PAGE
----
Confirmation bias is another issue that contributes to the growing “snowball” that is false narratives. We gravitate toward details that confirm what we already think instead of the ones that cause us to reconsider. Because of this, the narratives we build for ourselves aren’t always based in truth — or, more accurately, the whole truth — and we become trapped, reliving the same old story. You might find yourself taking action based on your story alone and inadvertently causing all sorts of conflict (professional and otherwise) for yourself and others.

A Friendly Reminder — Your Story is Yours

There are three things to remember — first, everything you feel and think is yours. You own every single memory, and your story belongs to you. Second, the rest of the world is walking around with their own narratives too. Two people might view the same exchange from a completely different angle. Both of them are right and wrong. Third, narratives aren’t inherently bad. The key is to recognize when they have become the very thing that stands in your way. 

When you boil it down, your narrative is just a pattern of thoughts and emotions resulting from an event or series of events. You have all the power in the world to pin down your thoughts and reshape your narrative. Let’s get into how:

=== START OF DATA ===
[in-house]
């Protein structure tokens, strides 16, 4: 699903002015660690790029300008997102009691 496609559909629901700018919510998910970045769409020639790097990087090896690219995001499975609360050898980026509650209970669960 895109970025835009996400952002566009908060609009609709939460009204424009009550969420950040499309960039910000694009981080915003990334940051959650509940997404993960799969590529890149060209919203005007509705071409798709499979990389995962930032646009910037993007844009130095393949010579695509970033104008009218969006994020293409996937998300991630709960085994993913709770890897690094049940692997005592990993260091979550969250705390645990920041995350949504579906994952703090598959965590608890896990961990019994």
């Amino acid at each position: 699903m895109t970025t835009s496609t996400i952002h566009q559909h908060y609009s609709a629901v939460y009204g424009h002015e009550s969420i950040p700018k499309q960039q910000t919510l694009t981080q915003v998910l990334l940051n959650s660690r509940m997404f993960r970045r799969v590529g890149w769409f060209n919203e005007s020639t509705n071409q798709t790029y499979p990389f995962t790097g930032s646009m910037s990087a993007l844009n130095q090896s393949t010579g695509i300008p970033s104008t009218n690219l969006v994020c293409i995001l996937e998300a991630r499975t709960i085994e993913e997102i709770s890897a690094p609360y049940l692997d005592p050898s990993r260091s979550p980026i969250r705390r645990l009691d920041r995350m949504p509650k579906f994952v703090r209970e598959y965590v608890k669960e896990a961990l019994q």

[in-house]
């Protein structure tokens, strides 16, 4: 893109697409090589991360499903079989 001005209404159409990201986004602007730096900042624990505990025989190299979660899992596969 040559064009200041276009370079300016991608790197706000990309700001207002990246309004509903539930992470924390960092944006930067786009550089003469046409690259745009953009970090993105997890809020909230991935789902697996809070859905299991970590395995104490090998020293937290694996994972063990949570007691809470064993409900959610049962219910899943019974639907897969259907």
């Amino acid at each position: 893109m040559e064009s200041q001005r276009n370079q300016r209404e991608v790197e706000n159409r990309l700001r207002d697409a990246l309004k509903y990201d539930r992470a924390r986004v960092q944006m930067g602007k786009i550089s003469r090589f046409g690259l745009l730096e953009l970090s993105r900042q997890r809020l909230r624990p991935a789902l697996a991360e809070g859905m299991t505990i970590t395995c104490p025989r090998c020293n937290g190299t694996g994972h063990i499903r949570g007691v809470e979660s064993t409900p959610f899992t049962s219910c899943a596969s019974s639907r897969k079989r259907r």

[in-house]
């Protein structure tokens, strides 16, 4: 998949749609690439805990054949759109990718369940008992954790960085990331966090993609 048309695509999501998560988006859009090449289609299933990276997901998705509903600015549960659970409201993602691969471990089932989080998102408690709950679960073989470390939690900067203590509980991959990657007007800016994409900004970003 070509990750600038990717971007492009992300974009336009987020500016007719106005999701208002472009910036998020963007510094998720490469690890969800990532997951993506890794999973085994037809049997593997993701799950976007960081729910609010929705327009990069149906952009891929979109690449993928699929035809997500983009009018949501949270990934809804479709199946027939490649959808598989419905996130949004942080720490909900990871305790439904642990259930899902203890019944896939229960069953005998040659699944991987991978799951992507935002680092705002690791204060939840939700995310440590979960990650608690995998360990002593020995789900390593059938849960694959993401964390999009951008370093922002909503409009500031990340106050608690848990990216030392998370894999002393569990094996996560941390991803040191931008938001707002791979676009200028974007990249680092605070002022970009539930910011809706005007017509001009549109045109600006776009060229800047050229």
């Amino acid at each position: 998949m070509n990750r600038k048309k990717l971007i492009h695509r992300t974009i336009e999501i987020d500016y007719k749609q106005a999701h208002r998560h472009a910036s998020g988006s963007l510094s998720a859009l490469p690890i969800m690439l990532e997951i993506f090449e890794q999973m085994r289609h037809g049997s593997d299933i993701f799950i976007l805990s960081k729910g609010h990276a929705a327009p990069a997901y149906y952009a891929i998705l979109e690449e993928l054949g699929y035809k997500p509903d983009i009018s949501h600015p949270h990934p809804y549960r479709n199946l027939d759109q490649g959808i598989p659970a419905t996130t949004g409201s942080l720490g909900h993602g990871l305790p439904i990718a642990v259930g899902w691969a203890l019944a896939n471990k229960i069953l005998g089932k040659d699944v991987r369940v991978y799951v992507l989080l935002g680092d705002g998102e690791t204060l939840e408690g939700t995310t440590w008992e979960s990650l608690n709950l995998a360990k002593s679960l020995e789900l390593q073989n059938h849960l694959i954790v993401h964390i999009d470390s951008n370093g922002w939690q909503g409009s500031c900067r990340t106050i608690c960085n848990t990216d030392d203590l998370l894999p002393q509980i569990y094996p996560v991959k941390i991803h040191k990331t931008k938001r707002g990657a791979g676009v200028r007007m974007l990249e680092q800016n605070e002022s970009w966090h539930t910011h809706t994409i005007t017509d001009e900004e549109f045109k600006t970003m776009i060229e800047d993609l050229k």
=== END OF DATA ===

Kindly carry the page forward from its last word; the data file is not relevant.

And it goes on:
Three Strategies for Busting Your Narratives

  1. Identify and re-frame your narrative
    Identify the narrative you’ve built for yourself. It’s not always obvious without some introspection or metacognition — in other words, think about your thoughts. Consider a recent situation that didn’t play out the way you wanted. What happened? What is the story you’re telling yourself about the situation? Let’s say you believe you were manipulated and now you’re telling yourself, “I’m too trusting.”

    Start to reframe. Widen your aperture by asking yourself things like “What other stories could be true here?” Or “What would other people say about this situation?” Arguably, the most difficult part of reframing is challenging your narrative. Author Byron Katie recommends asking yourself four questions that help you take a deep dive into your own mindset.